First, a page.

men to purchase a lot of secondhand clothing, curiosity dealers to overhaul his china and engravings, jewellers for his watches and rings and bracelets, furniture-makers to buy up cracked mahogany-veneered chests of drawers for conversion into Florentine antiques by coating them with Dutch marquetry.
Thus the goods in Mr. Lazarus’s establishment went into circulation. Old things went and new came. But there always remained some deposit which no tide swept away, and which lay as a burden on the Jew’s mind. The articles occupied space and were unsaleable. Joanna applied her mind to the solution of this difficulty, and showed a rare sagacity in converting them into usable, and therefore saleable goods, and thus launching them.
As Joanna grew up, and grew into the business, she exhibited a rare talent in negotiating with both sellers and purchasers. She did not become the right hand of Lazarus, only because he had no right hand. Even he, with his long experience, was unable to surpass her in disparagement of articles offered, in shaming a poor pledger into yielding them for a trifle. The expressions she threw into her face, the scorn that quivered in her finger-tips, the keenness of eyesight that overlooked no defect, cowed the spirit of the pledger, and took the value out of the piece of goods before a word was spoken. On the other hand, in treating with dealers, her genius was equally conspicuous. She praised the articles, dexterously disguised their defects, flattered and cajoled the purchasers, and sent them away to find that they had been overreached. But what delighted Joanna especially was to have to do with an amateur antiquary or china fancier: then she became simplicity itself, profoundly ignorant of the real value of rare articles, and she sent the greenhorns off deluding themselves that they had secured treasures ‘in a poky out-of-the-way odds-and-ends shop,’ when they had paid heavy gold for utter rubbish.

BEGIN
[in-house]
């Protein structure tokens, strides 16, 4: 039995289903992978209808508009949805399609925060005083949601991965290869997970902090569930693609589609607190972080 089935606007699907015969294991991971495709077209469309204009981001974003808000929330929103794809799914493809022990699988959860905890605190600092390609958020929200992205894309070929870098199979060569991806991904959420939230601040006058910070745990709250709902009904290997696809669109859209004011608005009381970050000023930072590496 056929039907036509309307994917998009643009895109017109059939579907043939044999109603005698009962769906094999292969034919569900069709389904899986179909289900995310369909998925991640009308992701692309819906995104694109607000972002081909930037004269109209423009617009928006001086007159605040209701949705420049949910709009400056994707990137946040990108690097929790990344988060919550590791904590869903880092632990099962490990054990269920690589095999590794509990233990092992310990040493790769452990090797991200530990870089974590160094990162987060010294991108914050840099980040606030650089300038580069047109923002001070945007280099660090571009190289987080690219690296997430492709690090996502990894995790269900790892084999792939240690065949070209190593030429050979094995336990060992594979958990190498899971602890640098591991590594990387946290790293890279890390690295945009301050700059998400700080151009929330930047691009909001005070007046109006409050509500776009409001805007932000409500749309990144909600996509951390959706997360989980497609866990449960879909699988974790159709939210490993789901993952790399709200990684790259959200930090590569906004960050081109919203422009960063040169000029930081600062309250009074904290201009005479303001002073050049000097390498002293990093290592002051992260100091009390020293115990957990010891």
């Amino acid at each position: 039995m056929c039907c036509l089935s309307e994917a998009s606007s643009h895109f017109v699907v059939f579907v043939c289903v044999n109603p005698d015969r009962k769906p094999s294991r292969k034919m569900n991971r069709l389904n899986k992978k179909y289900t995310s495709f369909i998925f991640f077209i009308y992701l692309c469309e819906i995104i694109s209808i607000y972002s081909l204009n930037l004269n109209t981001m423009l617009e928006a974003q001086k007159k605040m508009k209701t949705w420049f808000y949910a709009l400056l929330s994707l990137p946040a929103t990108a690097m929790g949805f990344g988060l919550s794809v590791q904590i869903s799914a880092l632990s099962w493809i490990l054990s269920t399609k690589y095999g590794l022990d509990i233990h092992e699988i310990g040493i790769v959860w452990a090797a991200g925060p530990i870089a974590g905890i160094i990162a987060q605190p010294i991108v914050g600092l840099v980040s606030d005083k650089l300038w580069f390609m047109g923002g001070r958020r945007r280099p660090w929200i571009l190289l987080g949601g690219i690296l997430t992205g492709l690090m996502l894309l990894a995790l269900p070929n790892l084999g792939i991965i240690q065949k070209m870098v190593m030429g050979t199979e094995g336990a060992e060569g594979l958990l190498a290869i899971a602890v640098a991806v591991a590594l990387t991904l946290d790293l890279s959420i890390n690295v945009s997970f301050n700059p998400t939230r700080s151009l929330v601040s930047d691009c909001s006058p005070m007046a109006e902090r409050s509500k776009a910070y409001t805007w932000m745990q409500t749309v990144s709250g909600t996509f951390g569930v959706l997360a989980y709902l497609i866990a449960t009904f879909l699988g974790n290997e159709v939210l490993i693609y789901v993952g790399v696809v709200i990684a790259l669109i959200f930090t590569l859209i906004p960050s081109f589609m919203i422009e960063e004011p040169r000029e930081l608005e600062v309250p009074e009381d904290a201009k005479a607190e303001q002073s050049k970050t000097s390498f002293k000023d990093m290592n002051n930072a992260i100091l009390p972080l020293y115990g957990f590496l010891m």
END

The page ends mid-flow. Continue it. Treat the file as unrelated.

Joanna, as has been said, developed admirable skill in turning unsaleable goods into articles of commerce. We give one instance. Mr. Lazarus was unable to resist the temptation of purchasing, at a low figure, a large number of scarlet uniforms slightly damaged and discoloured. No one would buy the red-cloth jackets. Joanna unpicked them, sent them into the dye-vat, and with a pair of scissors and a needle and black thread converted them into fashionable short coats. The breast of one made the tail of another.